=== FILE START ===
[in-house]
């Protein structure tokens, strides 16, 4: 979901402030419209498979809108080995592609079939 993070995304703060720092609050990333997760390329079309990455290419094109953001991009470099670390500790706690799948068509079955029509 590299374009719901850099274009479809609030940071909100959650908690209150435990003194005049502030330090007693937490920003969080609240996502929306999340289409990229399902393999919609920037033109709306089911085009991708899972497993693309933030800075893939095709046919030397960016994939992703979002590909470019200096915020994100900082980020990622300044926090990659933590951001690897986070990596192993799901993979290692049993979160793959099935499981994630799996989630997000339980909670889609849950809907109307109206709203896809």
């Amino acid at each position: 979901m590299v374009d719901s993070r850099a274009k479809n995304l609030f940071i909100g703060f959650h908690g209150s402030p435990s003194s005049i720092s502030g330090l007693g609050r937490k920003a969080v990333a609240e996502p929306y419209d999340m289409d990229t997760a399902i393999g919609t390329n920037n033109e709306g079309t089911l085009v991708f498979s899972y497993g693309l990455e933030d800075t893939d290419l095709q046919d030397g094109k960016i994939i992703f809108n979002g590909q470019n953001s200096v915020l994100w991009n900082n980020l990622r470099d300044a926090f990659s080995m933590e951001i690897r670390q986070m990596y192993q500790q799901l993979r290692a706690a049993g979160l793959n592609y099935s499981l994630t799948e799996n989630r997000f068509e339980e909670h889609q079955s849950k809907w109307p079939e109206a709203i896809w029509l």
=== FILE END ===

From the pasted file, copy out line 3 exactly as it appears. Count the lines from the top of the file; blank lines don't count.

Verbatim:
């Amino acid at each position: 979901m590299v374009d719901s993070r850099a274009k479809n995304l609030f940071i909100g703060f959650h908690g209150s402030p435990s003194s005049i720092s502030g330090l007693g609050r937490k920003a969080v990333a609240e996502p929306y419209d999340m289409d990229t997760a399902i393999g919609t390329n920037n033109e709306g079309t089911l085009v991708f498979s899972y497993g693309l990455e933030d800075t893939d290419l095709q046919d030397g094109k960016i994939i992703f809108n979002g590909q470019n953001s200096v915020l994100w991009n900082n980020l990622r470099d300044a926090f990659s080995m933590e951001i690897r670390q986070m990596y192993q500790q799901l993979r290692a706690a049993g979160l793959n592609y099935s499981l994630t799948e799996n989630r997000f068509e339980e909670h889609q079955s849950k809907w109307p079939e109206a709203i896809w029509l």